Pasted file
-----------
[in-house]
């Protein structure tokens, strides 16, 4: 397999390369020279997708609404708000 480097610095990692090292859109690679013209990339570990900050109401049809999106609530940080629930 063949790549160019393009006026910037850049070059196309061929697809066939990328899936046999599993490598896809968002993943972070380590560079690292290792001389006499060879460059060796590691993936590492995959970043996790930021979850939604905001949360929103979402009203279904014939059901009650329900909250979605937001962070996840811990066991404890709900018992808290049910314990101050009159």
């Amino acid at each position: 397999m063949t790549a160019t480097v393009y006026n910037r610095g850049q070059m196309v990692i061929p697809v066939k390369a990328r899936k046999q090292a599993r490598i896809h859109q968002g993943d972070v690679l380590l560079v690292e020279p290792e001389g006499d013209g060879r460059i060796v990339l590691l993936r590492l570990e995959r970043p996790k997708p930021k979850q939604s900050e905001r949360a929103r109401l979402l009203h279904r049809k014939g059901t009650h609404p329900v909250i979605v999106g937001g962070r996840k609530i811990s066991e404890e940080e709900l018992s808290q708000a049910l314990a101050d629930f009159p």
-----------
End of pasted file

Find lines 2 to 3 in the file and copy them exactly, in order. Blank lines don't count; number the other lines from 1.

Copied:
């Protein structure tokens, strides 16, 4: 397999390369020279997708609404708000 480097610095990692090292859109690679013209990339570990900050109401049809999106609530940080629930 063949790549160019393009006026910037850049070059196309061929697809066939990328899936046999599993490598896809968002993943972070380590560079690292290792001389006499060879460059060796590691993936590492995959970043996790930021979850939604905001949360929103979402009203279904014939059901009650329900909250979605937001962070996840811990066991404890709900018992808290049910314990101050009159």
């Amino acid at each position: 397999m063949t790549a160019t480097v393009y006026n910037r610095g850049q070059m196309v990692i061929p697809v066939k390369a990328r899936k046999q090292a599993r490598i896809h859109q968002g993943d972070v690679l380590l560079v690292e020279p290792e001389g006499d013209g060879r460059i060796v990339l590691l993936r590492l570990e995959r970043p996790k997708p930021k979850q939604s900050e905001r949360a929103r109401l979402l009203h279904r049809k014939g059901t009650h609404p329900v909250i979605v999106g937001g962070r996840k609530i811990s066991e404890e940080e709900l018992s808290q708000a049910l314990a101050d629930f009159p």